Washington's first argument fails for two reasons. First, Washington's subjective intent in filling out his application form does not detract from the undisputed fact that the answer he gave to the conviction question was objectively false. Washington cannot truthfully assert that he was not convicted on two occasions and that he failed to disclose these convictions on Question 5 of his application. Thus, although the intent behind Washington's misrepresentation may be relevant to the question of whether the Sheriff's Department would have fired him for lying on his application, it is not relevant to the issue of whether the Department would have refused to hire him had they known about these convictions at the time he applied for the job.
It is interesting to note that in his Memorandum in Opposition to Summary Judgment, Washington refuses to acknowledge his prior convictions and disingenuously implies that he may not in fact have been convicted. This memorandum states that "[d]efendants have not established that Washington was, in fact, convicted of a criminal offense" and refers to "the attendant uncertainty of whether, in fact, Washington has a criminal conviction in his past." Memorandum in Opposition to Summary Judgment, p. 5. However, defendants have subsequently filed certified copies of Washington's two judgments of conviction. Washington has since filed no response challenging the validity of these judgments.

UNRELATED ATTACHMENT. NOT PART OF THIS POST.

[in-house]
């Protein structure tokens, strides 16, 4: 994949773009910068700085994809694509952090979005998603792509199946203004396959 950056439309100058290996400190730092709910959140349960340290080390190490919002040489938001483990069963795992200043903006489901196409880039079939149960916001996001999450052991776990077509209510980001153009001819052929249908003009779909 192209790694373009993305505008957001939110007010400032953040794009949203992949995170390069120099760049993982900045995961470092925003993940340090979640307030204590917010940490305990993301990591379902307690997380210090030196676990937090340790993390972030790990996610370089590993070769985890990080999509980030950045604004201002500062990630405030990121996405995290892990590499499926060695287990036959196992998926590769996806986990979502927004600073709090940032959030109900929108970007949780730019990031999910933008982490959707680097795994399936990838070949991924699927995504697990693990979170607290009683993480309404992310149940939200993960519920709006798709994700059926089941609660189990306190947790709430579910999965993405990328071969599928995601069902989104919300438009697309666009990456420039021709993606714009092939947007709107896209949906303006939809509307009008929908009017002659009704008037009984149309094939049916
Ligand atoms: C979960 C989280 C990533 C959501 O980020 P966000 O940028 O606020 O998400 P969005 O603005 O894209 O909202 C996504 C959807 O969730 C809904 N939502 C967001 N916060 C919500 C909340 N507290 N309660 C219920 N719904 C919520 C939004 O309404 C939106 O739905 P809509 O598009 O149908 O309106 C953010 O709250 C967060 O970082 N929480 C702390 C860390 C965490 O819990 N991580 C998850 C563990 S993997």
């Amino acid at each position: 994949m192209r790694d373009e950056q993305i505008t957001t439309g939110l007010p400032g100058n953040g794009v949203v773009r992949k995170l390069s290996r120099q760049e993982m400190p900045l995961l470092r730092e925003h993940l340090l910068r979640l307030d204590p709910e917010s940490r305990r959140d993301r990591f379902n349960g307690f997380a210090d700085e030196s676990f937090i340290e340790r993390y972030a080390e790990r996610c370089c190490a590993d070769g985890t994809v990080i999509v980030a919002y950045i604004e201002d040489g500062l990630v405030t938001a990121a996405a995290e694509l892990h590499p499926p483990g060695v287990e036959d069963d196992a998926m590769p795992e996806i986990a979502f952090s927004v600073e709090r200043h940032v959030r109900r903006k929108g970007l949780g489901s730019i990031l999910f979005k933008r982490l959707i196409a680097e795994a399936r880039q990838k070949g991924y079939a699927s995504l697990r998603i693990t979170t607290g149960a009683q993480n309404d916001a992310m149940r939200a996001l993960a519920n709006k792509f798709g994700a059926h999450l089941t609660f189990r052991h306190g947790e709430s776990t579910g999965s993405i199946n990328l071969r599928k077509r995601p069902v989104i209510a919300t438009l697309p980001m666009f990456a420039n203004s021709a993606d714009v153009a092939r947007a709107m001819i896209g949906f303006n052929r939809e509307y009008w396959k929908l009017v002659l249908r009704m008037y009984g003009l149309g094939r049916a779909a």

Second, Washington's assertion that "[a]t the time I answered Question No. 5 I was not aware of any prior convictions that would require me to answer Question No. 5 in any manner other than checking the box marked `No,'" Affidavit of Eddie Washington, ¶ 5, does not raise a genuine issue of material fact which would preclude summary judgment. As stated above, a dispute about a material fact is "genuine" if the evidence is such that a reasonable jury could return a verdict for the nonmoving party. Liberty Lobby, 477 U.S. at 248, 106 S.Ct. at 2510. The court finds as a matter of law that, in the face of the convictions as recorded, a reasonable jury could not find that Washington believed he answered question 5 on his application truthfully.